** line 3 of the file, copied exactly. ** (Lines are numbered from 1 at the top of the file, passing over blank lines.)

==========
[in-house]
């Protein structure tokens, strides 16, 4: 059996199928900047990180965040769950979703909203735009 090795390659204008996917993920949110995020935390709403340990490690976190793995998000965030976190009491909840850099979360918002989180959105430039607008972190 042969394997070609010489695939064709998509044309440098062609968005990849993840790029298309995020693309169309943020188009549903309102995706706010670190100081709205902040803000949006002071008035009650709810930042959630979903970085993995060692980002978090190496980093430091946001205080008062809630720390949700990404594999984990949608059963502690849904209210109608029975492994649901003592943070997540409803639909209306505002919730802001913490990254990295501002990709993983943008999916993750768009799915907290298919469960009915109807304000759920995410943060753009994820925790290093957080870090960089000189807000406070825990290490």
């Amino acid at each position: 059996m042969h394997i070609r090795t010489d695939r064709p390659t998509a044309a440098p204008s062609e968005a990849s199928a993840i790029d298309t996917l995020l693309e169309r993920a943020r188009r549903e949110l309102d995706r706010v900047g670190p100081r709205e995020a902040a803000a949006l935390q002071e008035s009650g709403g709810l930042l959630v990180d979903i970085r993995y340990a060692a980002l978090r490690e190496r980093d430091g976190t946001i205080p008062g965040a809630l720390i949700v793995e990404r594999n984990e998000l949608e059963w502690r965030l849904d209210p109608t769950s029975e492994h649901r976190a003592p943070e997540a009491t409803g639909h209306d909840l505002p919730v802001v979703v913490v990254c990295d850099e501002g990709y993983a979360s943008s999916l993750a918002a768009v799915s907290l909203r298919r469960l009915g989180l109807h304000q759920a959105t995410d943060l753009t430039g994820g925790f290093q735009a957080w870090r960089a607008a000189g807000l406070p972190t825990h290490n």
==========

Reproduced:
């Amino acid at each position: 059996m042969h394997i070609r090795t010489d695939r064709p390659t998509a044309a440098p204008s062609e968005a990849s199928a993840i790029d298309t996917l995020l693309e169309r993920a943020r188009r549903e949110l309102d995706r706010v900047g670190p100081r709205e995020a902040a803000a949006l935390q002071e008035s009650g709403g709810l930042l959630v990180d979903i970085r993995y340990a060692a980002l978090r490690e190496r980093d430091g976190t946001i205080p008062g965040a809630l720390i949700v793995e990404r594999n984990e998000l949608e059963w502690r965030l849904d209210p109608t769950s029975e492994h649901r976190a003592p943070e997540a009491t409803g639909h209306d909840l505002p919730v802001v979703v913490v990254c990295d850099e501002g990709y993983a979360s943008s999916l993750a918002a768009v799915s907290l909203r298919r469960l009915g989180l109807h304000q759920a959105t995410d943060l753009t430039g994820g925790f290093q735009a957080w870090r960089a607008a000189g807000l406070p972190t825990h290490n």